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Presentation: Anti-Entropy Using CRDTs on HA Datastores @Netflix

Track: Modern CS in the Real World

Location: Pacific DEKJ

Duration: 10:35am - 11:25am

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Entropy that causes replicas to diverge on Highly Available datastores is unavoidable in practice. To deal with this, many systems have anti-entropy mechanisms to offer an eventually consistent view of the data. We will be talking about Dynomite, an open-source distributed datastore primarily backed by Redis, built to be highly available, and how it uses CRDTs to make anti-entropy possible with minimal coordination between replicas, as compared to other mechanisms. This talk will briefly introduce Dynomite, offer a deep dive on how anti-entropy is implemented and talk about the underlying principles of CRDTs that make this possible.


What is the work you’re doing today?


I work on distributed datastores at Netflix, primarily as a developer on Dynomite, a highly available globally distributed datastore backed by Redis. Dynomite is typically used by globally distributed services within Netflix that have require low-latency with varying levels of consistency.


What are your goals for the talk?


A fundamental challenge with a highly available datastore is data consistency across replicas. Traditionally, systems have had a number of ways of dealing with it, the most important of them being having a repair process that takes care of repairing replicas out of sync. This talk aims to show how we can use CRDTs to implement a self healing system for data-structures natively supported by Redis and the practical challenges involved.


What do you want people to leave the talk with?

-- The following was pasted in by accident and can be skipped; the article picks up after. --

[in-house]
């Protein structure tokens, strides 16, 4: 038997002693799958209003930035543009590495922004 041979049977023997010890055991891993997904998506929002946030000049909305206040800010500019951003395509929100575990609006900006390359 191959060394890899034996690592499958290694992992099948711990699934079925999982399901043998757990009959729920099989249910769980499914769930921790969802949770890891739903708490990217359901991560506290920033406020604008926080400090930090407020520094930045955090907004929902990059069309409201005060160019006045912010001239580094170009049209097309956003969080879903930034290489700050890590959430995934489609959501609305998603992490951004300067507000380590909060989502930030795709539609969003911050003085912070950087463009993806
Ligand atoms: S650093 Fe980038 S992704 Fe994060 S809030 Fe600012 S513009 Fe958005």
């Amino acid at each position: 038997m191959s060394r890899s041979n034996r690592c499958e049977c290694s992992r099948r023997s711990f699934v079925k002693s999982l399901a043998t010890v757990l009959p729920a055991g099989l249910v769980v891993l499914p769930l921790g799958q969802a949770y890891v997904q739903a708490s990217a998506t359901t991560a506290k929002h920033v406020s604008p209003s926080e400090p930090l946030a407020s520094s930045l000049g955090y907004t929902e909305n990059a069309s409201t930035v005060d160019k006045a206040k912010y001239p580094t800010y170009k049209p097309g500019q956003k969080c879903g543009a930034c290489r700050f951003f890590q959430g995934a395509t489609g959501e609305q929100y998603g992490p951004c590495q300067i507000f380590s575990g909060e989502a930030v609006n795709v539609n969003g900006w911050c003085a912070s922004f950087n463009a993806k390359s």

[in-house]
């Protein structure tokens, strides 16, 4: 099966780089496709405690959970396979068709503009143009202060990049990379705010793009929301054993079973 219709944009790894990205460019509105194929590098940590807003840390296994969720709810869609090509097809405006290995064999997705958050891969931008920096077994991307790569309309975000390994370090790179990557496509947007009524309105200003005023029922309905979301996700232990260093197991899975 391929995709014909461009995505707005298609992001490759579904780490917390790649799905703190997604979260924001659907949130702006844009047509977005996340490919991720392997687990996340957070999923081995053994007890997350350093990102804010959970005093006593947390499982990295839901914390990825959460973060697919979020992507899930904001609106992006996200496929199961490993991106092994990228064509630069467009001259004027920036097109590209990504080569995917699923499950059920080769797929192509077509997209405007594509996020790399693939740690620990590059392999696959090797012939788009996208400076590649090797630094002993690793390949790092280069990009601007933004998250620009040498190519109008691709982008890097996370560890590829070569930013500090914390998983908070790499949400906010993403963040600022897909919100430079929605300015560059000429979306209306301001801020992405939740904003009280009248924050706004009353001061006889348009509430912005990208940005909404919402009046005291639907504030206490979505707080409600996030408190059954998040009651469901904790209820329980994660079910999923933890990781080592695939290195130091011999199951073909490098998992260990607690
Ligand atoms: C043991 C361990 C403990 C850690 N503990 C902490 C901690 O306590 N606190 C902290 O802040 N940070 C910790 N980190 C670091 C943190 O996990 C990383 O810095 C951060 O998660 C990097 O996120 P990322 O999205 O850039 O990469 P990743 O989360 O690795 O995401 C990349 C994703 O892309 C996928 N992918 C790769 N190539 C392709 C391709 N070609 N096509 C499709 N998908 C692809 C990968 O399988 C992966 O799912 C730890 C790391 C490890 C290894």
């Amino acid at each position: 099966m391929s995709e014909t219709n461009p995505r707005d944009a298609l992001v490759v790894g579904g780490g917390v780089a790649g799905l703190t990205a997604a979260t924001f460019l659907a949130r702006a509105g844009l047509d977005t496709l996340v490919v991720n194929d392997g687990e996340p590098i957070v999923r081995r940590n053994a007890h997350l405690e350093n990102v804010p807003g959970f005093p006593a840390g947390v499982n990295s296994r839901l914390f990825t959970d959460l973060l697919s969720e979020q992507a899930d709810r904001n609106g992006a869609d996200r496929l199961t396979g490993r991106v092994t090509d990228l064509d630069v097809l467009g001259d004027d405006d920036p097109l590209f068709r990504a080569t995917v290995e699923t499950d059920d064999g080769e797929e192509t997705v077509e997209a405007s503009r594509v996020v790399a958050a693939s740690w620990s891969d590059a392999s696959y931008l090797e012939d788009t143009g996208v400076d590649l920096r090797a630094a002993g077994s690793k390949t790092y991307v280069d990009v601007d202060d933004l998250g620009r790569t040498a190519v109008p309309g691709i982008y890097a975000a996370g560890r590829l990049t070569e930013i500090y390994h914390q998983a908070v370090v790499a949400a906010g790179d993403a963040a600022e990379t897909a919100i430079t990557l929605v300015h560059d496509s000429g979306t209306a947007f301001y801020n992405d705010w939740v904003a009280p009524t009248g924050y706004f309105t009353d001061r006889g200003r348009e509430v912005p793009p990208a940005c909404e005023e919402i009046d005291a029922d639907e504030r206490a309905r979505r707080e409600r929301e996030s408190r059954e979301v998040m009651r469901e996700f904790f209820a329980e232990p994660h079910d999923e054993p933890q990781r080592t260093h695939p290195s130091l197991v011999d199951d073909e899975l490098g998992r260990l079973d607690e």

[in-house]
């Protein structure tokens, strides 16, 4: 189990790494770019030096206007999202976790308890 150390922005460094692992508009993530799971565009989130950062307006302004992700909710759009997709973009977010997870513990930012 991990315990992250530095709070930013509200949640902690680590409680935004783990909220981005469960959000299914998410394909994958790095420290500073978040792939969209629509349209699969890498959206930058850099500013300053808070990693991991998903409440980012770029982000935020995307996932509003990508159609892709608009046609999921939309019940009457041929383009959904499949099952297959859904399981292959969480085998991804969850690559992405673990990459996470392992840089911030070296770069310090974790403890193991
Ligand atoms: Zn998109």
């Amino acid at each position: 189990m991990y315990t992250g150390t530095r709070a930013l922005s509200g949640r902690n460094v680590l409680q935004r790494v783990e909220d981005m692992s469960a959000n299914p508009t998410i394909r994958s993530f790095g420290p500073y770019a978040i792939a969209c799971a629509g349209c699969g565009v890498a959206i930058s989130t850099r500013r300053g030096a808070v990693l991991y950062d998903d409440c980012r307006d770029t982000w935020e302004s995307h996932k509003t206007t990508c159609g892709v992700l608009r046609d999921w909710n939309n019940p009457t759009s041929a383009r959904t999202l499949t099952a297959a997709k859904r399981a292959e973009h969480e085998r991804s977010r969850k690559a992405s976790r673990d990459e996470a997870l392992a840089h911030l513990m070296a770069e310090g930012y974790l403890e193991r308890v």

I hope to leave the audience with a better understanding of CRDTs after the talk, how they may identify opportunities where the application of CRDTs are a "good fit", and hopefully with this understanding, how they may apply it to their own use cases.


What do you think is the next big disruption in software?


Having worked as a developer on databases and also supporting managed databases for a while, I believe the next big disruption in this space is having self-managed databases that gets rid of a lot of the mundane administration tasks typically done by humans today. However, this will definitely take a while to achieve with possible incremental progress; just as self-driving cars may slowly be able to take over mundane driving tasks but not be adequate for complicated scenarios, so will databases slowly shed the need for human intervention as systems become smarter and learn to better manage themselves. Professor Andy Pavlo is the leading researcher in this space and it's quite exciting to track his group's progress in this regard.

Speaker: Sailesh Mukil

Senior Software Engineer @Netflix

Sailesh Mukil is a Senior Software Engineer at Netflix where he works on Dynomite, a highly available in-memory database backed by Redis. Prior to Netflix, he worked at Cloudera where he contributed to the Apache Impala and the Apache Kudu projects, in his capacity as a PMC and a committer to both. He received his graduate degree from Carnegie Mellon University and is an open source enthusiast.

Find Sailesh Mukil at